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Got Cline Shale shock? Public hearing to help

March 28, 2013

The Cline Shale formation.

It's certainly on the tip of every tongue in the West Texas area, as local officials and residents continue to play up or down the expected effects of what the U.S. Geological Survey is saying could be largest oil-related discovery in the Permian Basin in the last 50 years.

The shale formation — which includes organic-rich shale, with a total organic content (TOC) estimated at 1 percent to 8 percent, according to experts — sits beneath Fisher, Nolan, Sterling, Coke, Glasscock, Tom Green, Howard, Mitchell, Borden and Scurry counties. According to geologists, the formation runs about 140 miles north to south and about 70 miles wide through Howard, Glasscock, Reagan and Sterling counties.

As oil companies scurry to tap into the formation, the impact of their operations — which will likely include fractured vertical wells expected to consume millions of gallons of water — is something local city and county governments are trying to process, according to Terry Wegman, executive director of the Big Spring Economic Development Corporation.

“It's certainly something everyone has been talking about. However, it can be really tough for officials and residents to get real information on what the discovery could and will mean for the Howard County area,” Wegman said.

Enter the Eagle Ford Consortium, a group made up of officials and business owners living in the 20-county, South Texas area where the Eagle Ford Shale formation is currently being cultivated.

“Most everyone has heard of the current oil and gas boom going on in North Dakota with the Bakken Shale,” Wegman said. “That boom is approximately five years ahead of the Cline Shale discovery. The Eagle Ford Shale formation is about two years ahead of where we are.

“The Eagle Ford Consortium was started to help foster lines of communication between the oil companies in the area and the government bodies, such as cities, counties and school districts. They also delve into the effects the discovery has had on the local cities and counties, which is very valuable information for us as we try to figure out what to expect.”

Members of the consortium will be in Big Spring at 6 p.m. Thursday, April 4, at the Dora Roberts Community Center for a presentation on what effects counties can expect from the Cline Shale exploration, according to Wegman.

“We'll have a presentation regarding the basics of the Cline Shale formation, which will delve into what it is and where it's located,” Wegman said. “We'll also talk about its potential in comparison to other oil plays around the country and what's currently planned to develop the play, including what types of businesses will move into our communities to support that development.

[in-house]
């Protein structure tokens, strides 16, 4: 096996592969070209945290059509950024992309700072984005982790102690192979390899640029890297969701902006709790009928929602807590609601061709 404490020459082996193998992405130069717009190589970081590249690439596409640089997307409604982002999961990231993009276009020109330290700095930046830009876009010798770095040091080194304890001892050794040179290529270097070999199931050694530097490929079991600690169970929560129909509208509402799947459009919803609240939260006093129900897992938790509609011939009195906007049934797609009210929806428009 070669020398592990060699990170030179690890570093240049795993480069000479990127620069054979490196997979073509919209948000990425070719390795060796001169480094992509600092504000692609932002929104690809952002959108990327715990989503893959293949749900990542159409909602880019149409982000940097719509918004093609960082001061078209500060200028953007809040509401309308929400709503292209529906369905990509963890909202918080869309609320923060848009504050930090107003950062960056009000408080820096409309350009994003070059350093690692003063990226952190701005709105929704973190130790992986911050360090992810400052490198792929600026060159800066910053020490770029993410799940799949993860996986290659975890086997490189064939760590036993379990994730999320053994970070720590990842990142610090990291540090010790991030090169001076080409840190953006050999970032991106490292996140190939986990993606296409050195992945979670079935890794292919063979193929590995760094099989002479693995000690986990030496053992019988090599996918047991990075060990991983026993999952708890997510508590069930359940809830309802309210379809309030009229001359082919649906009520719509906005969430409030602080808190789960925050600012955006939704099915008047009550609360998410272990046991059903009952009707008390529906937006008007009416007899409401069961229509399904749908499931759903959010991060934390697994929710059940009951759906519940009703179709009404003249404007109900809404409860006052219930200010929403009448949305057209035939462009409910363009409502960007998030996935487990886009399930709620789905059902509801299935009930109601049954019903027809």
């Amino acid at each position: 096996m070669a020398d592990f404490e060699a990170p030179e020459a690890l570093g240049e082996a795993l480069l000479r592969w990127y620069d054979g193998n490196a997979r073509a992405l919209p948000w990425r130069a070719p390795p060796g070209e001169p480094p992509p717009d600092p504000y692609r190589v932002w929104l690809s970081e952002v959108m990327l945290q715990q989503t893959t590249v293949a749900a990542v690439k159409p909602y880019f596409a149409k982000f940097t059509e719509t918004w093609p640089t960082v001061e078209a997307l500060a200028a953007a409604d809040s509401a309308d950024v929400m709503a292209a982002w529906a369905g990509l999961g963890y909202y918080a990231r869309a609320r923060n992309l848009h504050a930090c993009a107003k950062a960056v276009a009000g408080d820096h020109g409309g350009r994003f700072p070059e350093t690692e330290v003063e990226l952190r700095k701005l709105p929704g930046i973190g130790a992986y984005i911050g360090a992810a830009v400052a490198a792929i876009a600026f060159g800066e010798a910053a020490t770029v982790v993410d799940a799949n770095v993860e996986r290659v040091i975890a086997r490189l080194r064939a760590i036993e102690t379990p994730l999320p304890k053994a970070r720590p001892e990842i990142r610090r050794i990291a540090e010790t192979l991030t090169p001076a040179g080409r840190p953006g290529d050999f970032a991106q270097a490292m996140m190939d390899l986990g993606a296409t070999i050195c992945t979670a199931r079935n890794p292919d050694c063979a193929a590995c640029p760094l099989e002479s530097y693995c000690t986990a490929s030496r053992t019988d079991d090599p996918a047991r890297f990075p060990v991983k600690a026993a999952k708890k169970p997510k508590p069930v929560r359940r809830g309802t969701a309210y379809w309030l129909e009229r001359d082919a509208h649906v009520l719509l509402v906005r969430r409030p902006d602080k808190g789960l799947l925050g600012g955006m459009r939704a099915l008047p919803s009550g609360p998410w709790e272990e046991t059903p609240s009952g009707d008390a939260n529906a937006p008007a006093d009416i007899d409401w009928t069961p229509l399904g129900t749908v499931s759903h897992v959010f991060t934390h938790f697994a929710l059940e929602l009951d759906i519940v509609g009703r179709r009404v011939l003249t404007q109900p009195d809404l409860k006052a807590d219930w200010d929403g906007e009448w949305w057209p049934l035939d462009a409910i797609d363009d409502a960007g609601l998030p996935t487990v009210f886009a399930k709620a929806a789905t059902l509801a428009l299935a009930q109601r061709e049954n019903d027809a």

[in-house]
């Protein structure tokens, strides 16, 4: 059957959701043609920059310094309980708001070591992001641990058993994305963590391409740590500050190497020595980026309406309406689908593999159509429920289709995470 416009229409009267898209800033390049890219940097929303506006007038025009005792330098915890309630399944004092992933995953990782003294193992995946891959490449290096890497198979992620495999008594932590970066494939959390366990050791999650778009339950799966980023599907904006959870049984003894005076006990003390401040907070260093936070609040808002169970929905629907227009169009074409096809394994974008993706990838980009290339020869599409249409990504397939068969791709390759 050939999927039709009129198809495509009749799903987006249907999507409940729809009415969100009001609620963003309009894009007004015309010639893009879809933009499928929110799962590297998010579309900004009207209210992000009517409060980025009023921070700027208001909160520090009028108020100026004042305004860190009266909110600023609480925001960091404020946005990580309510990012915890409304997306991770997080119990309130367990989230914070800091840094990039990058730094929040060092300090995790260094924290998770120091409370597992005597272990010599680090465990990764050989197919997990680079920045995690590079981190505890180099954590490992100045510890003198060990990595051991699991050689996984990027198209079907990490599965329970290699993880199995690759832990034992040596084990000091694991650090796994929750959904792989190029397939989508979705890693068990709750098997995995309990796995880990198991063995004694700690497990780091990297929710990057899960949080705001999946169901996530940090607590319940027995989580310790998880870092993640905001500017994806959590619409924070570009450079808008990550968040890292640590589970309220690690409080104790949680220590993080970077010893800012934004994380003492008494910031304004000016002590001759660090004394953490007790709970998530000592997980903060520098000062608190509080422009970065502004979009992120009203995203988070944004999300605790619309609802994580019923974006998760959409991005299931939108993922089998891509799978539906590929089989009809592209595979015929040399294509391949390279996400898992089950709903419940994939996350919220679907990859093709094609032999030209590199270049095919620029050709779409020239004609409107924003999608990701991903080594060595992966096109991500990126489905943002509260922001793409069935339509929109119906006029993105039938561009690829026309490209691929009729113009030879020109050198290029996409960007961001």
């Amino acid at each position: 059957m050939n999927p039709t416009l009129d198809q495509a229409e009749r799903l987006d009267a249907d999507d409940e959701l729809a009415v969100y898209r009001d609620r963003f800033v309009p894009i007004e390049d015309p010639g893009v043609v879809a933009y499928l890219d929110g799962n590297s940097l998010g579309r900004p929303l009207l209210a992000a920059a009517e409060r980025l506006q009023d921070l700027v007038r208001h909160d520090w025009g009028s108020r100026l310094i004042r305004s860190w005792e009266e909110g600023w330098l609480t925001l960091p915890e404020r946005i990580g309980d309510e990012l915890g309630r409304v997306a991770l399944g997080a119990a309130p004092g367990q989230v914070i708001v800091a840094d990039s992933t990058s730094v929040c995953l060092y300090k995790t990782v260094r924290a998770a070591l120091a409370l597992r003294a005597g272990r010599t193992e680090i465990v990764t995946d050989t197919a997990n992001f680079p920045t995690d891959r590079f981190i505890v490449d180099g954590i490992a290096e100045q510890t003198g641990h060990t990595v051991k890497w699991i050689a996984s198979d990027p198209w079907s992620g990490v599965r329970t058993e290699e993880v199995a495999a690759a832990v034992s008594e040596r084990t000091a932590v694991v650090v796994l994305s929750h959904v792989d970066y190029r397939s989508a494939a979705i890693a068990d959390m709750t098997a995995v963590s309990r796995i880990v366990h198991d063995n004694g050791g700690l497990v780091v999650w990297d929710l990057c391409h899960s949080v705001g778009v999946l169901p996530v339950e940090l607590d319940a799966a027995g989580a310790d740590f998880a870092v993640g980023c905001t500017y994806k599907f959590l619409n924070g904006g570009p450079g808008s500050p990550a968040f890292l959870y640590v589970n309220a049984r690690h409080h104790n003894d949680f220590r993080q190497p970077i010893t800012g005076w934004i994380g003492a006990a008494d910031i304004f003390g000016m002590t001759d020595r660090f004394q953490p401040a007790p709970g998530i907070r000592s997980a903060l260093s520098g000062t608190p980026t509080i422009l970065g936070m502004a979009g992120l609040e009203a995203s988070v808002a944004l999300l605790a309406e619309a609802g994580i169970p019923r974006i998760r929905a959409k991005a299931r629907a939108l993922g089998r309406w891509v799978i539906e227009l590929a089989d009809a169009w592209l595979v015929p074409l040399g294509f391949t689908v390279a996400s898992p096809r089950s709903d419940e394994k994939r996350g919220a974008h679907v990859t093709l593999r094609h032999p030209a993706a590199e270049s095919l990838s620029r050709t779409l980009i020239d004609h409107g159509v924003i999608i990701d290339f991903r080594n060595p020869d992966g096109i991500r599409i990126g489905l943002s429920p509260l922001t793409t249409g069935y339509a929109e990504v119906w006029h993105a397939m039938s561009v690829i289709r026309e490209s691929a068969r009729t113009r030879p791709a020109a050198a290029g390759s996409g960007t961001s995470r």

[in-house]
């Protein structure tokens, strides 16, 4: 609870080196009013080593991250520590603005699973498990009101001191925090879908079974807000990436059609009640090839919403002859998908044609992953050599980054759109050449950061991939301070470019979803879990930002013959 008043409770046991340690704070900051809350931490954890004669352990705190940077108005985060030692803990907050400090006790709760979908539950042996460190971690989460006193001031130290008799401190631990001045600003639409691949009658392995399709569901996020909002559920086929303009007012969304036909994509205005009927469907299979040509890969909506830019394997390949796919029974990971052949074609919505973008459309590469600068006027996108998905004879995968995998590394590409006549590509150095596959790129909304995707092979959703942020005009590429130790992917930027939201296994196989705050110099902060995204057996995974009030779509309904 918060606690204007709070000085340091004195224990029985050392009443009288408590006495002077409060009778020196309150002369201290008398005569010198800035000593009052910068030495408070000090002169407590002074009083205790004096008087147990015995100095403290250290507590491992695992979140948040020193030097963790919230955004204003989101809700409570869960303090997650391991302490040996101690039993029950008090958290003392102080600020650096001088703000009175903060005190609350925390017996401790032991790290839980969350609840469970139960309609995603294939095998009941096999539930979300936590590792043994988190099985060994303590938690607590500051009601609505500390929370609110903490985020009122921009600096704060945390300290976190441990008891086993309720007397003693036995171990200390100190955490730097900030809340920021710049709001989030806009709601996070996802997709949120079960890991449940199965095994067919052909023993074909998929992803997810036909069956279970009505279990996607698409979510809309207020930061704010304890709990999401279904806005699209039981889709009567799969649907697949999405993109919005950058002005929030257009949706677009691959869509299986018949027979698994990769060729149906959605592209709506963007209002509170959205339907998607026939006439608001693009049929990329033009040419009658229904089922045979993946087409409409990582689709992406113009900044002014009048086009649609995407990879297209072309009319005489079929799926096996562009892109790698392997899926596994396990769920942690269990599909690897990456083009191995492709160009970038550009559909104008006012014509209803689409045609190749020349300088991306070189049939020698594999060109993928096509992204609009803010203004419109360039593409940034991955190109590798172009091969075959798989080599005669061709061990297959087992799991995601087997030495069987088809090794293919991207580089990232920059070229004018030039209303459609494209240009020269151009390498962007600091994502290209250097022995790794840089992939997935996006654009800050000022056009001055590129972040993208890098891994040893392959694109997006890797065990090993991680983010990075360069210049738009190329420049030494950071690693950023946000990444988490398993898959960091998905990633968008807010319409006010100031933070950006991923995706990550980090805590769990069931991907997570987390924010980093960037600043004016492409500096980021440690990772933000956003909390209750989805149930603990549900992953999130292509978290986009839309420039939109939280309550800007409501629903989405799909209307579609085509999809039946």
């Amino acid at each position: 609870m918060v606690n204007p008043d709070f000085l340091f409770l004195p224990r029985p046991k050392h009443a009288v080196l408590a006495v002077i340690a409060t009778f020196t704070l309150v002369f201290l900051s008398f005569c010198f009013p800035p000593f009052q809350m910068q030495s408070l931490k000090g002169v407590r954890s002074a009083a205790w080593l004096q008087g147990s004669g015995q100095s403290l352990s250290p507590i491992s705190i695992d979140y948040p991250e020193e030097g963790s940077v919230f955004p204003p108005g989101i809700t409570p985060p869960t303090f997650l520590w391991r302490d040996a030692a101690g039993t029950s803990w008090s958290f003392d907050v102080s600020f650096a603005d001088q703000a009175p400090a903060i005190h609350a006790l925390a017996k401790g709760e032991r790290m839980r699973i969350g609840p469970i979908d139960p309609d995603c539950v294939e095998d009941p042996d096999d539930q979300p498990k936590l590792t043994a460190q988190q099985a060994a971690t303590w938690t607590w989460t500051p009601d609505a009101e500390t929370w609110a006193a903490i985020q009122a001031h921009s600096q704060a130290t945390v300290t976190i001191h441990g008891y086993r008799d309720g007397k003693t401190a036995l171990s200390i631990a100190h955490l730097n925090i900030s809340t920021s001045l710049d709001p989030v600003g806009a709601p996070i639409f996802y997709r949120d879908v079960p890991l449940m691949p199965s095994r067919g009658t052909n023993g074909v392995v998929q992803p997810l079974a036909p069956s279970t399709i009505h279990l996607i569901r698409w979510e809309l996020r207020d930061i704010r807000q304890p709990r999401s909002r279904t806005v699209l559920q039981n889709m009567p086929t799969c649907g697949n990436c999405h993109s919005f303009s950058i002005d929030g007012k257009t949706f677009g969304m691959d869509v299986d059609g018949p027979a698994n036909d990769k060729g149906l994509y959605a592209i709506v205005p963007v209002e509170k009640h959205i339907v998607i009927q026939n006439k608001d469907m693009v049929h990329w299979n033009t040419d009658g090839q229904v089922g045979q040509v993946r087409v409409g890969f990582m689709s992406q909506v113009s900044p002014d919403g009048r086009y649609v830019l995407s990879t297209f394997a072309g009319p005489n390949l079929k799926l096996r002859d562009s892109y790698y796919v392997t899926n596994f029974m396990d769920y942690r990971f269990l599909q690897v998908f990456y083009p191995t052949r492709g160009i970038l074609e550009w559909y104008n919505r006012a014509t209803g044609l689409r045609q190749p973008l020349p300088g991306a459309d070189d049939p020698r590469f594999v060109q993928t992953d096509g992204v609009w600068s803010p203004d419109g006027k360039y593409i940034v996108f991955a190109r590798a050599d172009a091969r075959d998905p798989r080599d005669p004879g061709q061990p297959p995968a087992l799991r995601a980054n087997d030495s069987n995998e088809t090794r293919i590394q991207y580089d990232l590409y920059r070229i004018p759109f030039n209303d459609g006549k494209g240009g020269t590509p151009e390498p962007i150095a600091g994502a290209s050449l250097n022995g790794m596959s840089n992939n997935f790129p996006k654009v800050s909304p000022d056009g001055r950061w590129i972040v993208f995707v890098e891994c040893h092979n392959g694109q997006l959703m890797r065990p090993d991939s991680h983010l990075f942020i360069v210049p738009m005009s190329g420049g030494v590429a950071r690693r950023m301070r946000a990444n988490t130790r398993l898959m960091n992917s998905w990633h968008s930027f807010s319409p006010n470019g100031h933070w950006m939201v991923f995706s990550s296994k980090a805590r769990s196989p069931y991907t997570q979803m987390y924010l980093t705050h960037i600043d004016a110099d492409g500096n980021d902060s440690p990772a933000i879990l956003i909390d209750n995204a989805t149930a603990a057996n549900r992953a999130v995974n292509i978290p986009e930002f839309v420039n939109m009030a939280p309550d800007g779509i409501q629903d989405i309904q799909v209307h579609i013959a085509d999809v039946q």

“Following that presentation, Jeff Labenz-Hough, an architect and one of the leaders of the Eagle Ford Consortium, will talk about the opportunities and challenges associated with the rapid development of a major oil play to our community and region.”

Following Labenz-Hough's presentation, consortium members Paula Sydel and Jimmie Lopez will talk about the lessons the small businesses and cities have learned through the Eagle Ford Shale exploration, according to Wegman.

“Right now, most people in the Permian Basin are wondering how the Cline Shale will affect them and their cities,” Wegman said. “By looking at what the Eagle Ford Consortium has experienced and gone through, we can try to get an idea of what's to come. It can also help us figure out what we can be doing to ready ourselves for it in the meantime.”

Early estimates for the Cline Shale formation — based on Oklahoma City-based Devon Energy’s exploration in the area — put the estimated recoverable reserves at 30 billion barrels of oil. By comparison, the U.S. Geological Survey estimates the Eagle Ford holds up to 7 billion to 10 billion in recoverable reserves, while the Bakken Shale could hold as much as 4.3 billion barrels of recoverable oil.

For more information on the meeting, contact Wegman at 432-264-6032.

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